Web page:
The Supreme Court on Monday allowed the government to circulate a letter seeking adjournment of tomorrow's hearing on the review petitions filed against its verdict on the Rafale fighter jet deal. If the top court accepts centre's request tomorrow and grants it even two weeks' time, it would push the hearing of the contentious case to well after the Lok Sabha elections since the court goes on a summer break on May 10.
A bench headed by Chief Justice Ranjan Gogoi allowed the centre's lawyer to circulate the letter among parties which include petitioners who have filed the review pleas.
In a setback to the centre, the top court had on April 10 flat-out rejected the centre's argument that classified documents accessed by the media on the Rafale fighter jet deal can't be evidence. The court said it will examine the secret documents while considering petitions asking for a review of its order giving the government a clean chit on the deal that the opposition alleges was corrupt.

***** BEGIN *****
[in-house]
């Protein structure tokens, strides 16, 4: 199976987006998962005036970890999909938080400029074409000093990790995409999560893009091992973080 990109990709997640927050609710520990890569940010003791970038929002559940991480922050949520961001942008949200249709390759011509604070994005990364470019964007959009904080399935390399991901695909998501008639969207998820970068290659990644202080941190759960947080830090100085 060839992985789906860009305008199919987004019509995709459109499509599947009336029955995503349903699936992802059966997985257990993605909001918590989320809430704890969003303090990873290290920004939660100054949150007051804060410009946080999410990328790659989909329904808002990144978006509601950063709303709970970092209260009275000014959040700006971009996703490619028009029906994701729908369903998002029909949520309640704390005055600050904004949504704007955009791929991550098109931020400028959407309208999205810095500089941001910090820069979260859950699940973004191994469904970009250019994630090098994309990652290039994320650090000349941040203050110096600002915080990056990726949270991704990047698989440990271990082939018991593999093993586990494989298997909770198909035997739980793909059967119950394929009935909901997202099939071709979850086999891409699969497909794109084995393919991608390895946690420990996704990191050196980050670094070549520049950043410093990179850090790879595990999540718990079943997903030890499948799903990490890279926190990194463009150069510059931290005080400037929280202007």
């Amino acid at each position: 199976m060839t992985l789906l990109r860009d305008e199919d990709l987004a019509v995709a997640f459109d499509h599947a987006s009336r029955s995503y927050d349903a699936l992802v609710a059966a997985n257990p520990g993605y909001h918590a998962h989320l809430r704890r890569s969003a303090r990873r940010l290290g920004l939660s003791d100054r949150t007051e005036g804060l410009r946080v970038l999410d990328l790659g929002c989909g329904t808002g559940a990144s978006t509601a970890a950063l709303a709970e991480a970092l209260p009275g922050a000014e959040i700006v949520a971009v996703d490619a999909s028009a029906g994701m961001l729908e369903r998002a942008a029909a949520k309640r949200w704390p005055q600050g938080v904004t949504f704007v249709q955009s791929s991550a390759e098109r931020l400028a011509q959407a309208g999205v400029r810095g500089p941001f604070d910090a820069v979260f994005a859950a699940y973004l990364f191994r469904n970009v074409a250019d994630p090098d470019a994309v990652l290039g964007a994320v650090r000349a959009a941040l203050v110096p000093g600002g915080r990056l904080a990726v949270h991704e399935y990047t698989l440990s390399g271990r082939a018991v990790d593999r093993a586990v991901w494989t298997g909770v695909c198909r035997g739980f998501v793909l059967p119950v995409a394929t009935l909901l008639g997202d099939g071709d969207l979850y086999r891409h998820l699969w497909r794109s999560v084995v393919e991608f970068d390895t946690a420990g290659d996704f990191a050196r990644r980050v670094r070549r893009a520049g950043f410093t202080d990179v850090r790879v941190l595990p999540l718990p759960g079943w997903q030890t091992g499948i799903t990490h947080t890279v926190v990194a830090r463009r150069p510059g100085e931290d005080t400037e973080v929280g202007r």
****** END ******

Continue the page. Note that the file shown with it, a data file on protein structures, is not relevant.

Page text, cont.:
The judges unanimously dismissed the centre's objections to considering documents leaked from the defence ministry as evidence and said they would go ahead with the hearing of review petitions, which would be decided on merit.
This meant classified documents sourced by the media without authorisation can be considered by the court. It was a huge win for free press at a time questions have been raised over strong-arm tactics to suppress the media.
Citing internal notes of the defence ministry, a series of reports published by The Hindu said the ministry had objected to "parallel negotiations" for the jets by the Prime Minister's Office.
Pointing to the documents, petitioners had called for a review of the verdict. "These are sensitive documents relating to defence, but that was precisely what we said too - that because they are documents of importance, they must be treated as part of supporting documents," said former union minister Arun Shourie, one of the petitioners.
The centre had told the court that the documents filed by the petitioners are "sensitive to national security", those who conspired in photocopying the papers have committed theft and put national security in jeopardy by leaking them to the public.
Dismissing the argument, the court was set to hear the petitions tomorrow.